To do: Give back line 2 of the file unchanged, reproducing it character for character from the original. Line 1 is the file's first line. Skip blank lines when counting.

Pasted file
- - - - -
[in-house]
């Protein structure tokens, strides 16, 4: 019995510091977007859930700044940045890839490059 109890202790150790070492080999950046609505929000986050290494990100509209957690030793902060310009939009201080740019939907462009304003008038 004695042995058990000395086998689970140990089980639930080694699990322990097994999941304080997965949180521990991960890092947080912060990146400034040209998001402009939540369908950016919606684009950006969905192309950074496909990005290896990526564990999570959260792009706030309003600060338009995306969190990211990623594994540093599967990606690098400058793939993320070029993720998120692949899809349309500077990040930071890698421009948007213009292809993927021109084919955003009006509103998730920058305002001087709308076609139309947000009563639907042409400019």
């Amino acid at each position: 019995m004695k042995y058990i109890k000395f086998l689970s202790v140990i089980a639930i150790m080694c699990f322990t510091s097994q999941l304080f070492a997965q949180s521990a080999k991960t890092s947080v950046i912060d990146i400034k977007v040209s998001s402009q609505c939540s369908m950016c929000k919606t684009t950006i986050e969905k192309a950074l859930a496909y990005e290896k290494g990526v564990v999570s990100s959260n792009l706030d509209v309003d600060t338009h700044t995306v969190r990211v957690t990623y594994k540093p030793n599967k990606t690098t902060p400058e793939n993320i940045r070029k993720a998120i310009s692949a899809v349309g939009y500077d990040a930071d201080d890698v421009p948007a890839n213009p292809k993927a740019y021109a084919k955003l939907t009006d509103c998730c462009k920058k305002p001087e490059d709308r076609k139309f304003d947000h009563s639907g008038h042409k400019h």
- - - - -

């Protein structure tokens, strides 16, 4: 019995510091977007859930700044940045890839490059 109890202790150790070492080999950046609505929000986050290494990100509209957690030793902060310009939009201080740019939907462009304003008038 004695042995058990000395086998689970140990089980639930080694699990322990097994999941304080997965949180521990991960890092947080912060990146400034040209998001402009939540369908950016919606684009950006969905192309950074496909990005290896990526564990999570959260792009706030309003600060338009995306969190990211990623594994540093599967990606690098400058793939993320070029993720998120692949899809349309500077990040930071890698421009948007213009292809993927021109084919955003009006509103998730920058305002001087709308076609139309947000009563639907042409400019």